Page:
Music is a pathway into history as it has served to comfort, strengthen and maintain identity in challenging times as well as those of celebration. Stories that focus on social issues, both past and more contemporary, reveal music’s importance as people strive to survive physically and emotionally. Already mentioned is A Story Like the Wind (Lewis, 2018) that reveals the importance of music in the plight of immigrants.

With a related social issue in mind, Luca’s Bridge/El Puente de Luca (Llanos, 2019) tells of Luca whose family is returning to Mexico from the USA due to immigration laws. Luca is sad because he must leave his friends even though he was born in the USA. The music he makes with his trumpet becomes the connection between his home and Mexico. In a dream the music forms a bridge that takes him back to his friends. This brings him so much joy that he fills his grandmother’s home in Mexico where they now live with music and laughter for all his family.

Another story that speaks to the role of music for one child during conflict is A Song for Cambodia (Lord, 2008). Based on a true story, Arn survived the Khmer Rouge ‘killing fields’ in 1970 Cambodia because of his ability to play an instrument and entertain as well as his personal strength to endure. And, in another part of the world, two decades later during the Balkan War, 22 people were killed waiting for a bakery to open. In honour of these people, a cellist in the Sarajevo Orchestra played every day for 22 days at the same time of the attack in the town square. Flowers for Sarajevo (McCutcheon, 2017) presents a child’s perspective on this historical event.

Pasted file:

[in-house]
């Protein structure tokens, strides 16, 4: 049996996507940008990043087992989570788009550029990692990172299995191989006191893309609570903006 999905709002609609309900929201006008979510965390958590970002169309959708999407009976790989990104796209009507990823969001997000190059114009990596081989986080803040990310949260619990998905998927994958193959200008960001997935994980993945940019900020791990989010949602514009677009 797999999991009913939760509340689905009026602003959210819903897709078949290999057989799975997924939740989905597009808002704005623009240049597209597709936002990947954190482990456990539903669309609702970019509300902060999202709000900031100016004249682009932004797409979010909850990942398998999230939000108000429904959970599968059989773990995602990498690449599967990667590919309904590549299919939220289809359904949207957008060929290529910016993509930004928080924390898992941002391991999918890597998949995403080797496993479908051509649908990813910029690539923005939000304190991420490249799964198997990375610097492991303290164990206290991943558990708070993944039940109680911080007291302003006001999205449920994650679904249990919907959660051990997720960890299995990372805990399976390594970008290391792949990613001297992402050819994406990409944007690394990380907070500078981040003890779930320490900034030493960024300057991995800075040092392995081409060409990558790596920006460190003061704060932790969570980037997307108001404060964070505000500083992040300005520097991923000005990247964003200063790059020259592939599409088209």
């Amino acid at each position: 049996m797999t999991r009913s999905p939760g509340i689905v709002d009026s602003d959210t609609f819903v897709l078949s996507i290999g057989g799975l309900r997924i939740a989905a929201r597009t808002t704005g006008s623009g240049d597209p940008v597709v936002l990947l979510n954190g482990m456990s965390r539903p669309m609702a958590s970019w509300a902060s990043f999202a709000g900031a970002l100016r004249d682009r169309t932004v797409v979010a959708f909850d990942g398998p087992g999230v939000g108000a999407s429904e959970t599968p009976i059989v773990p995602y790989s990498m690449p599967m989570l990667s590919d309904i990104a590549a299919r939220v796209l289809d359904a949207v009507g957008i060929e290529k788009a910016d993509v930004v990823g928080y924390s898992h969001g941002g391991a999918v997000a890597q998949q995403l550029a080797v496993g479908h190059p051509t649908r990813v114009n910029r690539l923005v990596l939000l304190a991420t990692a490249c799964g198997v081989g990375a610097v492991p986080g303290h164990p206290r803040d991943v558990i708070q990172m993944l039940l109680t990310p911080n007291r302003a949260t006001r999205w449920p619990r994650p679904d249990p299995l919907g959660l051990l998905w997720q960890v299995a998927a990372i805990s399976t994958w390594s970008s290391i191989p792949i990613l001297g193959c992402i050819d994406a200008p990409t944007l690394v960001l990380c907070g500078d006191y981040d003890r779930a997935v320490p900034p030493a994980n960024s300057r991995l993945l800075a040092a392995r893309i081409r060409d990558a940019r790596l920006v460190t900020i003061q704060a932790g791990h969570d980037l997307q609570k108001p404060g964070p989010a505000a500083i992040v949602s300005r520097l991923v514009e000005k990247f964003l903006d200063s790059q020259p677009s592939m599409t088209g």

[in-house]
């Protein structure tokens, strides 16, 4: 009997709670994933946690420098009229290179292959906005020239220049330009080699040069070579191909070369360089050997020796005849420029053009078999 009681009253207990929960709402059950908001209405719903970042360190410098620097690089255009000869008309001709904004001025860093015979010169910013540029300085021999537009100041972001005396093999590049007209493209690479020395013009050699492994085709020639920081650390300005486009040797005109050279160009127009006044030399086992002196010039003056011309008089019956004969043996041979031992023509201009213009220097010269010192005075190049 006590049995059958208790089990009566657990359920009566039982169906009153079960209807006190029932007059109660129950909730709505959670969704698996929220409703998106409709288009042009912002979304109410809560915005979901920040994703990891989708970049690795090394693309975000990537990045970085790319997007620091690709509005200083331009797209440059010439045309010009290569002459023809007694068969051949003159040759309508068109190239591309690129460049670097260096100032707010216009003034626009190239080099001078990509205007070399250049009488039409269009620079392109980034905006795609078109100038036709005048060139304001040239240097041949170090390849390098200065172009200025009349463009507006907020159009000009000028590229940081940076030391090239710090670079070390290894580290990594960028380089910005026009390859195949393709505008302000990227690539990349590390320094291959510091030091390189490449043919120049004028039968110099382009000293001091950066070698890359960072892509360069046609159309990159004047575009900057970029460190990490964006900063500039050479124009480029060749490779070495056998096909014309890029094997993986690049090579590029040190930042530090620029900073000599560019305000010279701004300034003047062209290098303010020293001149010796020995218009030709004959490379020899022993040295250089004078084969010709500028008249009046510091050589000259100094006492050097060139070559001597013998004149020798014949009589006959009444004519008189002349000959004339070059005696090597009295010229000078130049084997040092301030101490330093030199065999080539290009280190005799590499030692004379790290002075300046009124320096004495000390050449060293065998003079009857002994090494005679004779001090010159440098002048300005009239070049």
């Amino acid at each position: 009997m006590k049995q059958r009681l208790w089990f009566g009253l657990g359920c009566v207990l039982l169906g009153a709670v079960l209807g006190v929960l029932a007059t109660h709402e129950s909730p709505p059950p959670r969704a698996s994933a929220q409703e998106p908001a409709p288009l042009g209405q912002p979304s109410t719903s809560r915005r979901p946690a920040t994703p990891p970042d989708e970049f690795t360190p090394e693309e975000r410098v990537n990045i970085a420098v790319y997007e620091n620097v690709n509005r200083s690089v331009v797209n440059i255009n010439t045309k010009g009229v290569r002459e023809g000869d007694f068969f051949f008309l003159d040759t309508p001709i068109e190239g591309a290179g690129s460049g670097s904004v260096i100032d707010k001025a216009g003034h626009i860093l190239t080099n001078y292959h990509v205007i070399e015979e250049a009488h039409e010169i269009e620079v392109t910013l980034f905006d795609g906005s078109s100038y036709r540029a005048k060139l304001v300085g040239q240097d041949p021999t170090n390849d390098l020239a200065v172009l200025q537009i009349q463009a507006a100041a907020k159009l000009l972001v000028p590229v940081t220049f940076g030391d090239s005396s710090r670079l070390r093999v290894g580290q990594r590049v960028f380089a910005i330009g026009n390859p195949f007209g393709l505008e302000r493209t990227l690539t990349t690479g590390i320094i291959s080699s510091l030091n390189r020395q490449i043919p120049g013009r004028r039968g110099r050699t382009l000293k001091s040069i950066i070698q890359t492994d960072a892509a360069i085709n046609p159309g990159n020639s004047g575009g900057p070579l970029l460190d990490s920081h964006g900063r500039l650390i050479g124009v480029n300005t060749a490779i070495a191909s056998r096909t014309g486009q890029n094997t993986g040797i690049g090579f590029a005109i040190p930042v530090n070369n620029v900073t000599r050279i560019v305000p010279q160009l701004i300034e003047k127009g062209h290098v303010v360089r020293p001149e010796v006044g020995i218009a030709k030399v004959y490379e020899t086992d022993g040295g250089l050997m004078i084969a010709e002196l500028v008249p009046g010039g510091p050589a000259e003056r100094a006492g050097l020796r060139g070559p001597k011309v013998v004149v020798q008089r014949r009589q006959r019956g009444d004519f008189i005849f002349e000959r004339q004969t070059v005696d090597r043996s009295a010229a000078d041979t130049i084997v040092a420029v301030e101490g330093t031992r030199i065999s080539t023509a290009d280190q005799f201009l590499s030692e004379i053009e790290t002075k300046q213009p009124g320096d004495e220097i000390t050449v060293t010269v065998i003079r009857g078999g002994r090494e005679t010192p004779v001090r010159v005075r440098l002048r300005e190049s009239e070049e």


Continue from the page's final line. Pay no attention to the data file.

Besides social issues for which music became a critical source of resiliency, young readers learn about the lives of musicians all over the world in stories that speak to music’s universal and historical significance. Drum Dream Girl: How One Girl’s Courage Changed Music (Engle, 2015) was inspired by the life of Millo Castro Zaldarriaga, a Chinese African Cuban girl whose determination overcame the notion of her time that girls could not be drummers. Django (Christiansen, 2009) shares the life of a gypsy guitar player who suffered extreme burns on his hands, and as a result of his determination to play again, he developed an internationally recognised technique of playing. Esquivel, Space-Age Sound Artist (Wood, 2016), brings to life the story of a colourful Mexican artist who combined all the sounds around him into a unique form of lounge music. Muddy (Mahin, 2017) tells the story of Muddy Waters, an internationally known and respected blues singer. It is said that even the Beatles sought Muddy when they first came to the USA in the 1960s.
And, speaking of the blues, many books from USA publishers share the history and cultural significance of the blues (including its related form, jazz) for young readers. These titles include: Blues Journey (Myers, 2003), Jazz (Myers, 2008), Ruby Sings the Blues (Daly, 2005), My Hands Sing the Blues: Romare Bearden’s Childhood Journey (Harvey, 2011), The Sound that Jazz Makes (Weatherford, 1996), and Daddy Played the Blues (Garland, 2017).

Understandings the relationships between language and music